When Twitter wrote its “ominous” blog post the other day about tightening up restrictions on using its API, I started to think about all of the apps that have been built on top of the platform. There’s quite a few of them, some that Twitter itself have acquired.
For those that won’t be acquired by the big T, what will happen to them? Restrictions and changes on Twitter’s API means that apps might not function as they previously did, hurting their own business and their userbase. Of course, that’s a risk you take when you build on top of someone else’s infrastructure.
“We're hunting for awesome startups”
Run an early-stage company? We're inviting 250 to exhibit at TNW Conference and pitch on stage!
One such third-party service, Twithawk, is already up on the auction block. Here’s how Twithawk describes itself:
TwitHawk is a real time targeted twitter marketing engine that will find people talking on Twitter about your chosen topic and location, allowing you to really hit your target mid conversation with ease.
TwitHawk searches Twitter for you and generates a list of the best tweets for you to respond to.
Monitor your marketing campaigns true CPC with onsite link tracking
(with a site average CPC of less than $0.02)
and Google Analytics™ integration.
Never miss a Twitter marketing again!
In other words, now that Twitter is going to start dropping the hammer, it’s toast. I’m not sure how successful Twithawk has been as a company, but it has been written about by publications such as TechCrunch, Business Week and Cnet. So that means it had some promise, right?
What is a service such as Twithawk worth once Twitter starts taking its API usage seriously? Currently, the bidding is up to $11,111. But buyer beware, there has to be a pretty good reason for selling it. I imagine that the reason is Twitter itself.
I’m sure that the folks at Twihawk have built some interesting technology of their own, but by relying on tweets, and trying to monetize them, looks like a bad decision at the moment.
There are going to be many more of these stories in the next few weeks and months, as developers are going to want to try and slip away from this whole potential mess without losing everything that they’ve put into their services. While this isn’t necessarily Twitter’s fault or problem, it does speak to importance of having a strong relationship with your developer ecosystem when you’ve built such a massive platform.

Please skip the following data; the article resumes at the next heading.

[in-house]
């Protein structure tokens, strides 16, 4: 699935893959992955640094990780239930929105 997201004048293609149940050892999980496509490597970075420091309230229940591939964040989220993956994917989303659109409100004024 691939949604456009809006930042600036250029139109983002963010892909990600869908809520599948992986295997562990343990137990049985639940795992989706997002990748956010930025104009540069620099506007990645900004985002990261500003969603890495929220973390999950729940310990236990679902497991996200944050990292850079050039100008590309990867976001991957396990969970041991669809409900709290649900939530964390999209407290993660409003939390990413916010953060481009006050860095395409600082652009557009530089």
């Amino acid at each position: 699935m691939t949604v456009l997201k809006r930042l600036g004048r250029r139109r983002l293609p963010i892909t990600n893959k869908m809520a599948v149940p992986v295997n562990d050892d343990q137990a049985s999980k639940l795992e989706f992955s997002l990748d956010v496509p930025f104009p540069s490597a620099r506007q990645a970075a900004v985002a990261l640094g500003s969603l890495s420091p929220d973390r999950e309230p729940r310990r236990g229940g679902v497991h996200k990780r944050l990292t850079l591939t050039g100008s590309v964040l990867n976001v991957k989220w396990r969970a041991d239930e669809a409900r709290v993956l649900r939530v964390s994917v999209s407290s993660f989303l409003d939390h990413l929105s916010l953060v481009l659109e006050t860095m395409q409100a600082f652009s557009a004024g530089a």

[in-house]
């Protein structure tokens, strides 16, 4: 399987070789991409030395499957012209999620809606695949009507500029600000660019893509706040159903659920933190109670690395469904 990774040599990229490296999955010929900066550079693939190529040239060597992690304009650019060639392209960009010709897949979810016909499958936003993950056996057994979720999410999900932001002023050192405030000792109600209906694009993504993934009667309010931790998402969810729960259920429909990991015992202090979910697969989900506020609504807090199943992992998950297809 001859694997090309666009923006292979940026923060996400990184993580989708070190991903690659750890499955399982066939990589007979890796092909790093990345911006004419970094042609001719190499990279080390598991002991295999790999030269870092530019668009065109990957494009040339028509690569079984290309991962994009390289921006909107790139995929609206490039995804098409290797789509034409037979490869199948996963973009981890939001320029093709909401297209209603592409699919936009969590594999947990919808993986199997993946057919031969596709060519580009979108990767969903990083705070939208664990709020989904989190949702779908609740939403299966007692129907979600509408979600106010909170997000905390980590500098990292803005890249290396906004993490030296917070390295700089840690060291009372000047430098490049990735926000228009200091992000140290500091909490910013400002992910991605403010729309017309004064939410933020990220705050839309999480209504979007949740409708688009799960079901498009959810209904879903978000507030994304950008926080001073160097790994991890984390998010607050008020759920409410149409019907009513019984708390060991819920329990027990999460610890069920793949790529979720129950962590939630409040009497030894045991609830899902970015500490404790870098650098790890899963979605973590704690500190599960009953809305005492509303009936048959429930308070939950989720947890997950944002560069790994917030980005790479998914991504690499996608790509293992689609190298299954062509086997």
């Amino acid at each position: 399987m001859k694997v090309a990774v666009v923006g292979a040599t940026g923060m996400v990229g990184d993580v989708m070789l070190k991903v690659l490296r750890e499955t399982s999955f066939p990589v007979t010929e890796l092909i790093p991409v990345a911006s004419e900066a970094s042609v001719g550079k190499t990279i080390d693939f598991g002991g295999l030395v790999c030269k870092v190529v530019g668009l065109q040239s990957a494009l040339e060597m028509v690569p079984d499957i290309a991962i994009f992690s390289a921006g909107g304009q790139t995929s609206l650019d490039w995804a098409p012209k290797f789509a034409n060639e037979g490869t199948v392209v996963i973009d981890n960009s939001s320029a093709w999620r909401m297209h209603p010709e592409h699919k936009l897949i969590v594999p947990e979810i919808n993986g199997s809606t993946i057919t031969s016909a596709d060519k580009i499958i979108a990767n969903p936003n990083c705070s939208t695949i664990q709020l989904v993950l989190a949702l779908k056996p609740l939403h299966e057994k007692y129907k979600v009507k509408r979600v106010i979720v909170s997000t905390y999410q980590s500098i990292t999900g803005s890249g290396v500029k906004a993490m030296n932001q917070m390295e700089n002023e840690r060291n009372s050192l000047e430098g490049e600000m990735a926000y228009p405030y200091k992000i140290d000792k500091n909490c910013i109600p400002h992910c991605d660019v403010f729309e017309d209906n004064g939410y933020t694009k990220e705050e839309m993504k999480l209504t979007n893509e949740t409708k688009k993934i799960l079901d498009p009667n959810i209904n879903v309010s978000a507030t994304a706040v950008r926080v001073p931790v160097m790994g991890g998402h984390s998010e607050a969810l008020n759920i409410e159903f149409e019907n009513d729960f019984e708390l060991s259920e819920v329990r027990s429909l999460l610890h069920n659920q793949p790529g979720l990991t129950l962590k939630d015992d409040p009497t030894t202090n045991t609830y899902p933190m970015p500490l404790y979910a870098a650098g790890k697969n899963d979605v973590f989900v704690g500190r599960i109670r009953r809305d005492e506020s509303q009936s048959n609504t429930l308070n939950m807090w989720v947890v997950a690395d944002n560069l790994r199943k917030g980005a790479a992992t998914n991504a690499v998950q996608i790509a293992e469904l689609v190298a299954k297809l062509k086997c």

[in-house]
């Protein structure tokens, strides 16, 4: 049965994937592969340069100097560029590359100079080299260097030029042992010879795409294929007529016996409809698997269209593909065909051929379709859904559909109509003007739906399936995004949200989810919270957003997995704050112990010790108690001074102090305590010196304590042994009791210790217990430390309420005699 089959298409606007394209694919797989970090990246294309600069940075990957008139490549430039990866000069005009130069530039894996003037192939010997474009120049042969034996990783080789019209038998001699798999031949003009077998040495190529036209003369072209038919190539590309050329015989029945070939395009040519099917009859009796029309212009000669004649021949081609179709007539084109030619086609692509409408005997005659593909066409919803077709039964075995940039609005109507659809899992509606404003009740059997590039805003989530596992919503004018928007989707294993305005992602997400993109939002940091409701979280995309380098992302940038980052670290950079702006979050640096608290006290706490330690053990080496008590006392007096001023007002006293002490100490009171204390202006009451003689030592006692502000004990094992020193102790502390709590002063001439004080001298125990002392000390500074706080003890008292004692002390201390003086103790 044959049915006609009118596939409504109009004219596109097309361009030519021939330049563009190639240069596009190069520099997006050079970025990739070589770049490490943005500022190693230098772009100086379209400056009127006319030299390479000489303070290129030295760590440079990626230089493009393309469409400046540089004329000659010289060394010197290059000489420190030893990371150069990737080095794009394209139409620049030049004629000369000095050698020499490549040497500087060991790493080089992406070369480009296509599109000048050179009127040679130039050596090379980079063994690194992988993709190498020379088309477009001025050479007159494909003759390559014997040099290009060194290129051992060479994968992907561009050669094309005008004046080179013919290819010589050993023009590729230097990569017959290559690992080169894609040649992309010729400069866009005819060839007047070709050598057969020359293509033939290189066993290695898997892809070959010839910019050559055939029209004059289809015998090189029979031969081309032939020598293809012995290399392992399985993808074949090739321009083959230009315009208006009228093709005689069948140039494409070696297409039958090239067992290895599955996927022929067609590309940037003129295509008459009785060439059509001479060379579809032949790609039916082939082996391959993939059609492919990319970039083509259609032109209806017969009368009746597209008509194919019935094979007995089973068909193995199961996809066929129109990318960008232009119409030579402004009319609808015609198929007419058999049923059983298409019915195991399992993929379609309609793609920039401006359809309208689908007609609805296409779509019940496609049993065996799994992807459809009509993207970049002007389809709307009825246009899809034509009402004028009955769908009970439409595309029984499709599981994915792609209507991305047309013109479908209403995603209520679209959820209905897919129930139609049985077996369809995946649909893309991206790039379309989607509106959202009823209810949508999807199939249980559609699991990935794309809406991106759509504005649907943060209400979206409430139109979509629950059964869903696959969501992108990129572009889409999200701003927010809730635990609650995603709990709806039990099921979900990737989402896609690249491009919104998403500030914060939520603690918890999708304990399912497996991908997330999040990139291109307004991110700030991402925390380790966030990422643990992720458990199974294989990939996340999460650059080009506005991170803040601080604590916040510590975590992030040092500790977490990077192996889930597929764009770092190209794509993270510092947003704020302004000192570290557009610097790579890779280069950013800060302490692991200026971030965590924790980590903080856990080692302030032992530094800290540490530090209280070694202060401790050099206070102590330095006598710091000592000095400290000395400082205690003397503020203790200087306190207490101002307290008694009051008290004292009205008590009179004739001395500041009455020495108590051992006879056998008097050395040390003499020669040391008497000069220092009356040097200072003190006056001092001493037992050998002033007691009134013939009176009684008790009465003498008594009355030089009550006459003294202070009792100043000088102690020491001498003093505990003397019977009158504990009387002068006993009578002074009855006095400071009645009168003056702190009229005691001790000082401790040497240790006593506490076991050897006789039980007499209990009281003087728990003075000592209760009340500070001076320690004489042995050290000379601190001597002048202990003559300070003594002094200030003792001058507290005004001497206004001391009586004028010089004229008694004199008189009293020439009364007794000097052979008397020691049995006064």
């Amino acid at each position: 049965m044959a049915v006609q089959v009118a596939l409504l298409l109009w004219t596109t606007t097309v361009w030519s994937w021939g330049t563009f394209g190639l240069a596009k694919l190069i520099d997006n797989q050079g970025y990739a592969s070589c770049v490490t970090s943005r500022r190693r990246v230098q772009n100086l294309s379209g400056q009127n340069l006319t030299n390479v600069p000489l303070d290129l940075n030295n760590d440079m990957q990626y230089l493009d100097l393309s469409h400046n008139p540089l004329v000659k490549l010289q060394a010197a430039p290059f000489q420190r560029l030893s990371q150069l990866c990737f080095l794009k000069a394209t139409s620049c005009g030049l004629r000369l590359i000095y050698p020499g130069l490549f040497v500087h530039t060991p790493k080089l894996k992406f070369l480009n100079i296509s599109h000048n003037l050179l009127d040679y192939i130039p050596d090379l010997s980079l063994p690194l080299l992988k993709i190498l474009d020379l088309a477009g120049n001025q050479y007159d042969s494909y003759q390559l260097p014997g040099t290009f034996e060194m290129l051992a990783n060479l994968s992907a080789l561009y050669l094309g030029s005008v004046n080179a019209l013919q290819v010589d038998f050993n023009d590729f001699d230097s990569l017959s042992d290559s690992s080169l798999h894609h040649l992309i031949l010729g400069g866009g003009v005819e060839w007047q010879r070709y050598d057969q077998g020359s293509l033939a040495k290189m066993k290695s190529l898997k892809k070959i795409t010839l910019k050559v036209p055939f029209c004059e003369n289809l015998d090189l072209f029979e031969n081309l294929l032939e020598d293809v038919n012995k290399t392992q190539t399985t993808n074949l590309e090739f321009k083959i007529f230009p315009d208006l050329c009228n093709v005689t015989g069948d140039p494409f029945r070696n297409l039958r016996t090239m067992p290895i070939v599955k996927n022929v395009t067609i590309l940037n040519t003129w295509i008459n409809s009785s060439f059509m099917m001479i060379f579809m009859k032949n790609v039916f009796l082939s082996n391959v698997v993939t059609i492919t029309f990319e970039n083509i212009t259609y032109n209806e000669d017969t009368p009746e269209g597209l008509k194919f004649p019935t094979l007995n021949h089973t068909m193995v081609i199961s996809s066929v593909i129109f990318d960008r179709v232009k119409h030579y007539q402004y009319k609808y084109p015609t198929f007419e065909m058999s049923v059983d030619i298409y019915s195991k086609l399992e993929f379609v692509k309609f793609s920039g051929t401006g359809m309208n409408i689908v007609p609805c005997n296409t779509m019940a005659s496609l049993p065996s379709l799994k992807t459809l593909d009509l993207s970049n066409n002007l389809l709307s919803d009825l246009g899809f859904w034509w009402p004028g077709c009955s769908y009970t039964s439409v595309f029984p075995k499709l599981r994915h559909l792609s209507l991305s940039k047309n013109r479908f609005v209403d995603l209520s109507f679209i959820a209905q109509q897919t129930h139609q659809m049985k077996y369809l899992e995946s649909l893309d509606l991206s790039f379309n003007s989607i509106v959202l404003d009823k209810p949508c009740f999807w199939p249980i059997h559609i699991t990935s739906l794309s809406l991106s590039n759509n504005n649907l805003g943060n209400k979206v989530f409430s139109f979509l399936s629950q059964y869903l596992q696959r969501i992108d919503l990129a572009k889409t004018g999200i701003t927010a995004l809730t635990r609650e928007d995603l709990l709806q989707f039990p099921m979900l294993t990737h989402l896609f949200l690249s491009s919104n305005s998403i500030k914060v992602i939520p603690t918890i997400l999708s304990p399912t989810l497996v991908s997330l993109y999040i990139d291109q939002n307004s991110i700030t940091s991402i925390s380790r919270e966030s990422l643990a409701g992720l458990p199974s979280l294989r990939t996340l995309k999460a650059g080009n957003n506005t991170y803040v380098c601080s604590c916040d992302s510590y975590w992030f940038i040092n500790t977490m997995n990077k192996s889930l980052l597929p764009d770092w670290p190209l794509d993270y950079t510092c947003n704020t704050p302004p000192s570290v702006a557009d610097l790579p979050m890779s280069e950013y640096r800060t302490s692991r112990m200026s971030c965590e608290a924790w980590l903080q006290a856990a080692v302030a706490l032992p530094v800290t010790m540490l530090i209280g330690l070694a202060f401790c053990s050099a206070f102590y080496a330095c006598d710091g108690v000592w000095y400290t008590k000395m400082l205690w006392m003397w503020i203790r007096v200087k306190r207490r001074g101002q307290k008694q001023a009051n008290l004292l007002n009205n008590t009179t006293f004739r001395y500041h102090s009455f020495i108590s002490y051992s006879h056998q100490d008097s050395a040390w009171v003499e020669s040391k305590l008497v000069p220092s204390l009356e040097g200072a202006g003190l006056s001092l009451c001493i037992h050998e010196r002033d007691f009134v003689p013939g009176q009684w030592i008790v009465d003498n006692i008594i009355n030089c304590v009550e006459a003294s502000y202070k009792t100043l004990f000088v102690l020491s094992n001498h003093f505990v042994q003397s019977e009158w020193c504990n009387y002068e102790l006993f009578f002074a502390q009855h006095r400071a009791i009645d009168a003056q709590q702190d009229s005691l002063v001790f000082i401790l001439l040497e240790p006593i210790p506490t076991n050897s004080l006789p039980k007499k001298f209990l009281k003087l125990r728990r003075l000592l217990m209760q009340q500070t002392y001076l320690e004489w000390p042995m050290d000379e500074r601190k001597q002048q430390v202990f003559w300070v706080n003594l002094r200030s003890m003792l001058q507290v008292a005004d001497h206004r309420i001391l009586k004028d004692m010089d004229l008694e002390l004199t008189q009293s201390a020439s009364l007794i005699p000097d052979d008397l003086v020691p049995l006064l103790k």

As a developer, solely relying on someone else’s business as your own business isn’t a smart move. Things always change, and you have to know that once a company like Twitter hits such critical mass, it’s going to mutate.
Some of my favorite Twitter apps aren’t built by Twitter and it would be sad to see them pop up on the auction block too. These folks have put in tireless hours of development, market research and user support, and they should see something from it. In a way, some of these third-party apps have been all that users know of Twitter, and that’s exactly what bothers the company so much.
Still, there has to be a better way to sort all of this out, but I’ve yet to come up with it. It’s also not my job to, and I guess Twitter is taking the same approach, unfortunately.
UPDATE: Here’s a statement from Twithawk founder, Chris Duell, on why Twithawk is up for sale:
Hey, Chris here, developer / owner of TwitHawk.
Just wanted to quickly chime in and say that the genuine reason for putting TwitHawk up for auction was to fund a new startup. The site has been up and running since Feb 2009, so this wasn’t an easy decision to make, it wasn’t in the slightest out of fear of the almighty Twitter coming down (and no, I’m not just saying that to protect the auction, scouts honor)
While I totally agree with the points Drew makes about Twitter getting tight with its API may well affect some apps out there, I think this will only happen when those apps are offering a service that Twitter itself offers. In linkedins case this was viewing the stream, Twitter would rather you view the stream at twitter.com or using their app, so they get the traffic etc for their data, not linkedin. That makes perfect sense.
TwitHawk however offers a service that Twitter does not, which will keep it safe. The ability to setup saved searches and be notified when matches come in, giving you a quick and easy way to reply or queue your reply to be sent later.
Until Twitter builds its out to a massive bloated web app, there’s no reason for them to kill off the likes of TwitHawk, HootSuite, Seesmic etc who offer complementary services, they are the kind of apps that have, and will to continue to, allow the ecosystem to thrive.
That’s my $0.02 anyway